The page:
Grandfather clock stops

Last Edited By Krjb Donovan
Last Updated: Mar 11, 2014 07:38 PM GMT


There ae wo brass cylindrical weights that are hanging by chains in the clock cabinet. They seem not to have any roles for clock operation. Actually I guess they are hanged to the wooden frame around the clock. To carry th eclock, after I bought it, we unscrewed the weights and have screwed it back now. But the clock has some problem. After I win it, and move and release the pendulum,I hear a good tick toc and the clock works fine for around 30 minutes and stops. Do the weights have any roles? Other than that we have not taouched anything. The clock is not old. Seems like 1980's. Thanks


I assume you wound the clock. As you have figured out the weight are there just for looks. It probably has a korean movement. If it is wound up(try winding clockwise and counter clockwise) then the clock could be out of beat, which means the tic toc is not even when it does run. To put in beat you would need to shift the clock to the left or right depending on which way it is out of beat. Other than that it is impossible to say why the clock does not run without seeing the clock.



I recently inherited a Ridgeway grandfather clock (from my grandfather's estate) and I have a problem with the clock stopping after 10 - 15 minutes of starting it (manually swinging the pendulum). As the clock runs, it keeps time reasonably and the chimes work very nicely. The only problem is the pendulum stopping after a short while. I am unsure as to how long it has been since it was serviced last.

I was thinking that it might just need cleaning, oiling and tuning. If so, is this something that I could do myself (I am a tinkerer and enjoy repairing all kinds of things around my home)? If so, how would you recommend going about this? If you think that the problem may lie somewhere else, please let me know.

The inside of the clock (as well as the documents that came with the clock) lists the following information:

Dial - Q1 Model - 154 Movement - HL Finish - MHG4 Serial - 112678

Thank You, Glenn Otto

P.S. If you need pictures, please feel free to let me know.


Glenn, it's difficult to determine the problem with a clock if we don't have any history on what has happened since the last it was running properly. I will copy a list of steps to check some things out. Do this and then get back with me if it still won't run.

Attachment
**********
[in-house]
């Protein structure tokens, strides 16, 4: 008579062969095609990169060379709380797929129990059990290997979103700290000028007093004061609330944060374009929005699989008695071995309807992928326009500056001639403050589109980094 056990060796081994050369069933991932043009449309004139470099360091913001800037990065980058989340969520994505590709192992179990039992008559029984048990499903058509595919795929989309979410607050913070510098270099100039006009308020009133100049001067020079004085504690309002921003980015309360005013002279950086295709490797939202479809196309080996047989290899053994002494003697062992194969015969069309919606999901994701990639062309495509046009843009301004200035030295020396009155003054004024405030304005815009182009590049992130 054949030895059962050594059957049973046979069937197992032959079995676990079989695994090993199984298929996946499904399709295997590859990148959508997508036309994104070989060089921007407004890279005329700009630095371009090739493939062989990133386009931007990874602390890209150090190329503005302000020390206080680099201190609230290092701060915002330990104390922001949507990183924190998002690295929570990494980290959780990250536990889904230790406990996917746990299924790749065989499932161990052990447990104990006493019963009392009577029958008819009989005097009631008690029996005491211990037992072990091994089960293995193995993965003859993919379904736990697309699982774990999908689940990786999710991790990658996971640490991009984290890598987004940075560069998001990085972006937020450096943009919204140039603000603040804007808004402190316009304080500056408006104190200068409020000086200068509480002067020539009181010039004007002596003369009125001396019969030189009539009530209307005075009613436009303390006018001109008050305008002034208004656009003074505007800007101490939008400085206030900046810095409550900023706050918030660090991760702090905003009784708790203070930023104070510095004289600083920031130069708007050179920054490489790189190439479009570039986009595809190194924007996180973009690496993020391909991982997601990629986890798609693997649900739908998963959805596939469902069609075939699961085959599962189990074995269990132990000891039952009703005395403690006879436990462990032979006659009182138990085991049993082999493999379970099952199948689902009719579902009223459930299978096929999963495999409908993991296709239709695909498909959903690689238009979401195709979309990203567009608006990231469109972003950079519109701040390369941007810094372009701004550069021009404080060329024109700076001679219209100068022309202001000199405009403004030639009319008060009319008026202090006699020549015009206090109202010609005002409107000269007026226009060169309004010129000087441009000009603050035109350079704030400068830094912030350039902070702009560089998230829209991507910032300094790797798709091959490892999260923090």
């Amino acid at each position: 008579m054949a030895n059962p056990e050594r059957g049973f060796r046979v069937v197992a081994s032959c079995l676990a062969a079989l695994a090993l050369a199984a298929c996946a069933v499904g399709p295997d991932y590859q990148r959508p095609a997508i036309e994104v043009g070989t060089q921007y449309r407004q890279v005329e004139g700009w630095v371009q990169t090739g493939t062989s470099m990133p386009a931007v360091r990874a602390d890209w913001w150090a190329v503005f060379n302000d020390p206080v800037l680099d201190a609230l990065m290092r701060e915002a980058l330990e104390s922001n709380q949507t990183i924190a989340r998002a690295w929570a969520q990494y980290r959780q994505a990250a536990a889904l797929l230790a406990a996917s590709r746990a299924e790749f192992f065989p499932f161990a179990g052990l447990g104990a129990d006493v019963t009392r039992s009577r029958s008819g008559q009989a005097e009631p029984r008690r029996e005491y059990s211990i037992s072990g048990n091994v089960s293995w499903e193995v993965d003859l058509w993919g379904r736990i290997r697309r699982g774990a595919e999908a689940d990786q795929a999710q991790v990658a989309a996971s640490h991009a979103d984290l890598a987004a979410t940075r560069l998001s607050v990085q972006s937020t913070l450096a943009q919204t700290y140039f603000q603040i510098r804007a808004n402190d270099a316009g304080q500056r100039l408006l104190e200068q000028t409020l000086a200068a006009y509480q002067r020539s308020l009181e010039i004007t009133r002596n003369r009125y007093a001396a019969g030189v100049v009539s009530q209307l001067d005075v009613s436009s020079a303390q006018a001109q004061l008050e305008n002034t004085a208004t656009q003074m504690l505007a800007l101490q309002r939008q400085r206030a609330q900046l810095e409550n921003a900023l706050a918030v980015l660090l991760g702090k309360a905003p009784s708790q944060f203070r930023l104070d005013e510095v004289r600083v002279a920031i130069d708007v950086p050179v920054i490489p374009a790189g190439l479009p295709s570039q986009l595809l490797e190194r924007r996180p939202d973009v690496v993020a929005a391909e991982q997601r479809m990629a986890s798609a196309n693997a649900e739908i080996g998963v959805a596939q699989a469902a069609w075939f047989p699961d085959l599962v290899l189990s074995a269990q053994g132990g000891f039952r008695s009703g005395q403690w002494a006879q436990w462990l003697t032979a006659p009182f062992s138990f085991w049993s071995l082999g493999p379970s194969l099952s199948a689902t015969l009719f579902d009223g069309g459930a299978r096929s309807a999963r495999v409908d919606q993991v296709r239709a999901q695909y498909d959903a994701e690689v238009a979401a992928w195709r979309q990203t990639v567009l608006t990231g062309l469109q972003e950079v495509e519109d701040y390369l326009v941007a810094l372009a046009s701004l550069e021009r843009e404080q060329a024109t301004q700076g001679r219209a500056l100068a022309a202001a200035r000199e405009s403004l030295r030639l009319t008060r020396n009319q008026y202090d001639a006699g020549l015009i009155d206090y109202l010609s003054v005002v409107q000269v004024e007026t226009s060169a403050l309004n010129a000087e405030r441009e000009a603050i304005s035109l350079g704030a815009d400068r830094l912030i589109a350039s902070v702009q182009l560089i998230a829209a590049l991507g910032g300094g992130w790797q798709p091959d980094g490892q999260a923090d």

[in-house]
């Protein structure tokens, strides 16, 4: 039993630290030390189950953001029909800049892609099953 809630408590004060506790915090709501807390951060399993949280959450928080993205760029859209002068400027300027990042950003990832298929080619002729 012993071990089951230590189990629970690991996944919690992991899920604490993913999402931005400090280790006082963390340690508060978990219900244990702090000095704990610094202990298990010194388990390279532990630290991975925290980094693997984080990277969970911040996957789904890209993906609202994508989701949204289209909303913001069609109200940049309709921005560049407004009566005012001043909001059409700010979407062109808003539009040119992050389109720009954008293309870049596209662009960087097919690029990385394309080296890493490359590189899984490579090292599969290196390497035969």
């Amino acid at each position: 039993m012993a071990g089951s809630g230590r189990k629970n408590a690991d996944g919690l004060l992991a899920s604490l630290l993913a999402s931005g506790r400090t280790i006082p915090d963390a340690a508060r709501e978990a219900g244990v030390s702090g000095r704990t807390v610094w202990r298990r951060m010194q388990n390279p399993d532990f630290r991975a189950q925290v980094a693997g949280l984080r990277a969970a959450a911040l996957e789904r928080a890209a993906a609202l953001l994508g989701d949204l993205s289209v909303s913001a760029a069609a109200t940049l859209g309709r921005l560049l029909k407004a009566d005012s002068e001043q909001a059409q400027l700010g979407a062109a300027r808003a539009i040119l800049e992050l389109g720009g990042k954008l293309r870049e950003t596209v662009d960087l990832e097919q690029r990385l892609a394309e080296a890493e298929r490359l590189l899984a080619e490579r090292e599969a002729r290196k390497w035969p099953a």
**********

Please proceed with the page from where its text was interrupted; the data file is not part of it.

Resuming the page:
If a clock movement is in operating condition but not working, I would check the stability of the clock in that it doesn't rock or wobble on the floor. It should be relatively level. The level is not critical, as setting the beat (below) will correct for this.

Next, verify that the weights are hung correctly. On most clocks the weights vary in weight. The general rule is that if two weights are equal, the third weight, if it is heavier, goes on the right side (as you face the clock). If the third weight is lighter, it goes on the left. Is the pendulum hanging configuration correct? This means that the suspension spring, hanger, verge and pendulum are all connected properly with nothing broken, especially the suspension spring. When the pendulum swings, it should be "in beat", meaning that when the pendulum swings you hear an even tick....tock....tick....tock. If it is uneven, like tick..tock......tick..tock, the clock will probably stop. Most later model movements have an "auto-beat" mechanism. The beat can be set by holding the pendulum over to one side next to the case and releasing it. It will automatically correct itself. If it does not have this feature, the escapement crutch will have to be slipped manually. If required, I can give you instructions for that. I will need the model of the movement. This can usually be determined by all the information found on the back plate of the movement. Also check to see if the hands are catching on each other or the dial. Look at the chime and strike hammers to see if they are all in alignment at the rest position. Sometimes jammed hammers or the drive mechanisms will stall the clock.


This includes cleaning, inspecting, oiling and adjusting. In the inspection, the movement is checked for adjustments, broken or worn parts. If there are any broken or worn parts, we go to the third level. If all parts are okay, a good clock oil and grease is used. In most cases the movement should be removed from the case to have access to all the lubrication points. Clock lubricants can be bought from clock suppliers. Using lubricants for other applications can cause problems, as some lubricants are not compatible with others. This even applies to different clock oils. After lubricating, the operation is checked for final adjustments. I recommend maintenance be performed every 7 to 10 years.


This requires that the movement be broken down and all parts inspected and repaired or replaced, and then reassembled lubricated, adjusted and tested. I do not recommend this except by an experienced clockmaker.

If you have any further questions, get back with me.


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